decarbonise blog

The Government’s plan to de-carbonise home heating: what you need to know

decarbonise blog

The long awaited Net Zero Strategy was published on the 19th October 2021, 12 days before the COP26 climate summit. It includes a number of policies and actions aimed at supporting the transition and reduction of emissions across the economy in accordance with the 2008 Climate Change Act.

Originally, under the Act, the UK was legally required to reduce greenhouse gas emissions by at least 80 per cent by 2050 on 1990 levels but in 2019, on advice of the Climate Change Committee (CCC), the UK committed to reaching net zero emissions by 2050 and consequently the target reduction in the Act was increased to at least 100%.

To ensure that the UK achieves the 2050 target, the Government is obliged to set legally binding, five-year caps on emissions, referred to as carbon budgets, 12 years in advance and then to publish a report setting out policies and proposals for meeting that budget. To date there have now been six carbon budgets set, covering 2008 to 2037.

The UK has already met, and overachieved, its first (2008-2012) and second (2013-2017) carbon budgets, and is on track to meet its current third (2018-2022) carbon budget. The sixth carbon budget, the first to be decided under the UK’s new net zero target, was set in June 2021. The Net Zero Strategy contains both an indicative delivery pathway and illustrative 2050 net zero scenarios. The pathway, which stretches to the end of the sixth carbon budget period in 2037, provides an indicative trajectory of emissions reductions.

As Figure 1 indicates there are a variety of sectors in our economy that will need to make serious changes in order to reduce emissions to meet the targets set out by the sixth carbon budget. And for those who own property, the Heat & Buildings key commitments, should be of particular interest as heating for homes and workspaces makes up almost a third of all UK carbon emissions.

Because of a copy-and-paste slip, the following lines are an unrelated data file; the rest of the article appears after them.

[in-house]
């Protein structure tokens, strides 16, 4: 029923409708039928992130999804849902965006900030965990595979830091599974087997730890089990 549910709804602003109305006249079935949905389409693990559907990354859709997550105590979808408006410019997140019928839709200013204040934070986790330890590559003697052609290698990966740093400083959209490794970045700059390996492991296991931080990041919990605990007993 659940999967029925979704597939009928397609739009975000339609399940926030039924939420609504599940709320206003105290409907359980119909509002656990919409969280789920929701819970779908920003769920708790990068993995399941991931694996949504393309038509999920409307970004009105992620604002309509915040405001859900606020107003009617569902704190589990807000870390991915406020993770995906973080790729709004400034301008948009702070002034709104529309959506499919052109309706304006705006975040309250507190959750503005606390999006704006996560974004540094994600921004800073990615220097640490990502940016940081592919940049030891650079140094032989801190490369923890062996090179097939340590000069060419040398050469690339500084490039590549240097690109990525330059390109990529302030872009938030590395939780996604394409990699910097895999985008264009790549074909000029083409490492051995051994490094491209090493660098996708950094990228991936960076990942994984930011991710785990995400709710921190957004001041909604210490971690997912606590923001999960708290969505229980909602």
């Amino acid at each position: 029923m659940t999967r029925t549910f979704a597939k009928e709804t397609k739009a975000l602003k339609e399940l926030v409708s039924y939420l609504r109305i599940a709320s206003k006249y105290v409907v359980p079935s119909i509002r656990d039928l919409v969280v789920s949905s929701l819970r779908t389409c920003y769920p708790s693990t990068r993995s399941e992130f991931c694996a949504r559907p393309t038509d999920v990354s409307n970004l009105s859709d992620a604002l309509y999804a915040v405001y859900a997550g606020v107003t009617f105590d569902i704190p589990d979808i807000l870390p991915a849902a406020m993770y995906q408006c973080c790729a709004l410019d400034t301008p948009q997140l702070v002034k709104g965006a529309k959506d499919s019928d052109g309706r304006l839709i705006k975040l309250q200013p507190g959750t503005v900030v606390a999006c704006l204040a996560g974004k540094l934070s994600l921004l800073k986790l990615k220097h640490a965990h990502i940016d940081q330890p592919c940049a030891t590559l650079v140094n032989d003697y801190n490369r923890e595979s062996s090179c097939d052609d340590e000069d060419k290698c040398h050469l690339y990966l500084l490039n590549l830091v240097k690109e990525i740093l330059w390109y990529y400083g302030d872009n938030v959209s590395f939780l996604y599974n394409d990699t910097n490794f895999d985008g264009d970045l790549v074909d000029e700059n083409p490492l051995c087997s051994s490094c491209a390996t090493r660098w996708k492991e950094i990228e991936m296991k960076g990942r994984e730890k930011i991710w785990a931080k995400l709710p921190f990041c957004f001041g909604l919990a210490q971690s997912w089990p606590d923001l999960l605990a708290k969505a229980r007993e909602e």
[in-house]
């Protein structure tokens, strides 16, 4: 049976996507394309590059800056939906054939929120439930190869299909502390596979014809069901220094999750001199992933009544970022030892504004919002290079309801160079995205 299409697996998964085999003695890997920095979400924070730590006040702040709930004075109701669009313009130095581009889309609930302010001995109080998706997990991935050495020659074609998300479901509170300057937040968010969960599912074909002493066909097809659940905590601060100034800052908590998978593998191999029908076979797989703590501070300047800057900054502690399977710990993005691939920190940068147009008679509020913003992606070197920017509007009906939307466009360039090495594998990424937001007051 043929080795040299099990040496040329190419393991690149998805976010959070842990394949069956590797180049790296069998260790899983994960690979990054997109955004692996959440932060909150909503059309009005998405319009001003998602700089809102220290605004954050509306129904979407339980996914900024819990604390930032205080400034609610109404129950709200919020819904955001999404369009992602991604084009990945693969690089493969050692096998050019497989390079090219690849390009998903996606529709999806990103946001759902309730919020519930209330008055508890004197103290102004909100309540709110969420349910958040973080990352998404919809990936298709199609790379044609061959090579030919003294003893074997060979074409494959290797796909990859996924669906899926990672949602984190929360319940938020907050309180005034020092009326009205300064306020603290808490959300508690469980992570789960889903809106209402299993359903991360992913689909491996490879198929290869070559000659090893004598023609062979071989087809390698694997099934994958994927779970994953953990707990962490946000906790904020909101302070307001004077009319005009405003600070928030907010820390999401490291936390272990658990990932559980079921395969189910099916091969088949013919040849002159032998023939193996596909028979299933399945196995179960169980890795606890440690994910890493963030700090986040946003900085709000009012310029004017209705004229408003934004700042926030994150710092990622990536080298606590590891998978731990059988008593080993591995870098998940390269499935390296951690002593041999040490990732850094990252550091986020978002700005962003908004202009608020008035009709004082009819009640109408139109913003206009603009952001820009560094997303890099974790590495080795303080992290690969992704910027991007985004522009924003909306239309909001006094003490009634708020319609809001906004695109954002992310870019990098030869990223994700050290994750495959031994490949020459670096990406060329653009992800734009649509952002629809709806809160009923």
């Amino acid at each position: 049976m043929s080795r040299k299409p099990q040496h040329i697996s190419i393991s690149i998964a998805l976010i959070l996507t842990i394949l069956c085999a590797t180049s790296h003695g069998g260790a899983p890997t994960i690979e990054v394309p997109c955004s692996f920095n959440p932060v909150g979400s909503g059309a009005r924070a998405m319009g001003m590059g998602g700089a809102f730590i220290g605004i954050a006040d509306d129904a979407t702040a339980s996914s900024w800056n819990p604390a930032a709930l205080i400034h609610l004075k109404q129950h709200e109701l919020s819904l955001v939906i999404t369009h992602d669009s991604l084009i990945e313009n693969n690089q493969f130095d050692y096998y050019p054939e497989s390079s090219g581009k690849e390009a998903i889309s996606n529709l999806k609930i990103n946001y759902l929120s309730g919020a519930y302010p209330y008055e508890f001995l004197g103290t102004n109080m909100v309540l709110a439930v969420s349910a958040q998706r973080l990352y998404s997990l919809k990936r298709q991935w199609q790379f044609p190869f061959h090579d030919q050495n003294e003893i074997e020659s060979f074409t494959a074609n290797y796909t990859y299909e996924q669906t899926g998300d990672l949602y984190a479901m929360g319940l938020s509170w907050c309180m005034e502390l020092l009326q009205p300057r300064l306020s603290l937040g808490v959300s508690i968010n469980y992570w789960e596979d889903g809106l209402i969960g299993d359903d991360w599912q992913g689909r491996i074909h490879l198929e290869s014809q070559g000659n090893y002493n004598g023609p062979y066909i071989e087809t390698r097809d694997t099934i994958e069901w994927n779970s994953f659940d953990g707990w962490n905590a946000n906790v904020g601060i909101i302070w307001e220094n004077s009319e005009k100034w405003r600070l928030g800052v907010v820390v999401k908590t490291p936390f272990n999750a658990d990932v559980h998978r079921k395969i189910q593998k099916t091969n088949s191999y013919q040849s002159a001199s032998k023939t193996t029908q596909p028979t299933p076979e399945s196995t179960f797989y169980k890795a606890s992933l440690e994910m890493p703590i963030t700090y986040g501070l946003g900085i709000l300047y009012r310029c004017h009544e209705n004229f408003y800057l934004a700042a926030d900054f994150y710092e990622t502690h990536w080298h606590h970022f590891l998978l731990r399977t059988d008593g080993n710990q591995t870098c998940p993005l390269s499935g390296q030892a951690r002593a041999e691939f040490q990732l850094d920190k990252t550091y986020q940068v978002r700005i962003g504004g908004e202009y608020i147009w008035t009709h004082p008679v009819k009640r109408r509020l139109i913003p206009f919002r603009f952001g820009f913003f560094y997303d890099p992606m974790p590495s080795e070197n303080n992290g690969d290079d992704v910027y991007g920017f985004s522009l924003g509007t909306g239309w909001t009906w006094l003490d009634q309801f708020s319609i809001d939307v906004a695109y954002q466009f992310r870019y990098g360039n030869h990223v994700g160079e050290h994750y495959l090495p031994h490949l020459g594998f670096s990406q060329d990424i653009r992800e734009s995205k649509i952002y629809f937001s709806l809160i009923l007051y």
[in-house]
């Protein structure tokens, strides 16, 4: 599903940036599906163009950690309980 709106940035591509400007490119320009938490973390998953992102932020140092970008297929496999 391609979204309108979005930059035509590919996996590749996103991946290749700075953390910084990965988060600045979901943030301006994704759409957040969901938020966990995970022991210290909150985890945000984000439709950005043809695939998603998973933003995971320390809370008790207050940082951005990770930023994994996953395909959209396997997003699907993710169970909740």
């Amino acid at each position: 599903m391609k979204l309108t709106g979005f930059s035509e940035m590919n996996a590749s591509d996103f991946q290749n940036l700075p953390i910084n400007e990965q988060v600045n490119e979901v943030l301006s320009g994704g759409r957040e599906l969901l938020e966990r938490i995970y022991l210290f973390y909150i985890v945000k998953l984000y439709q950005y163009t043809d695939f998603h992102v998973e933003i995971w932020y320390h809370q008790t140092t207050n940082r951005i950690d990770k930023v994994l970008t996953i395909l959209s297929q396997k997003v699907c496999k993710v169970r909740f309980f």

Specifically, the Government has set the target to phase out the installation of new and replacement natural gas boilers by 2035 in line with the natural replacement cycle, to low-carbon technologies, such as electric heat pumps, or support greener-fuel alternatives to natural gas (i.e. hydrogen) to ensure that all heating systems used in 2050 are compatible with net zero.

England and Wales

To support households in England and Wales, property owners, including small landlords and private landlords will be able to apply for a £5,000 grant to install a heat pump from April 2022 under a £450m Boiler Upgrade Scheme. The scheme will not be made available to social housing and new build properties. It is part of a larger overall package worth £3.9bn to be run between 2022 and 2025 to cut emissions from buildings. However, it will only be enough to service 90,000 heat pump installations in total and the Government has pledged to install 600,000 a year by 2028.

It is our understanding that the companies installing the heat pumps will apply for the Boiler Upgrade Scheme grant on behalf of their customers, and the grant amount will be discounted from the total price homeowners pay.


In Scotland, the Scottish Government published its Heat in Buildings Strategy on 7th October 2021. This sets out a vision and actions for the decarbonisation of heat in homes and buildings in line with Scotland’s statutory climate targets. The Scottish Government will allocate at least £1.8 billion over the next five years to support the accelerated deployment of heat and energy efficiency measures in homes and buildings.

The Scottish Government offers cashback grants to all homeowners as part of the Home Energy Scotland (HES) Loan Scheme, up to £6,000 for energy efficiency improvements and up to £7,500 for new renewable heating. It is also bringing forward the requirement for all homes to be upgraded to meet at least EPC C standards or equivalent by 2033 with the majority meeting this standard by 2030. The Scottish Government has committed to phasing out the need to install new or replacement fossil fuel boilers, in off gas areas from 2025 and in on gas areas from 2030, subject to technological developments and decisions by the UK Government in reserved areas. It is currently developing regulations which will require new buildings receiving a warrant from 2024 to use zero emissions heating and cooling.

Northern Ireland

In Northern Ireland, there are several schemes currently available to support energy efficiency improvements and the installation of lower carbon heating, including the Boiler Replacement Scheme, Affordable Warmth, and the Northern Ireland Sustainable Energy Programme (NISEP). A new Northern Ireland Energy Strategy is expected to be published by the end of 2021, which will provide further information on proposals to phase out coal and solid fuels, along with fossil fuel home heating oil. Further detail will also be provided on the transition to low carbon heating options, such as heat pumps, and future proposed support schemes, including energy efficiency and low carbon heating pilot schemes, which are intended to be launched in 2022/23.

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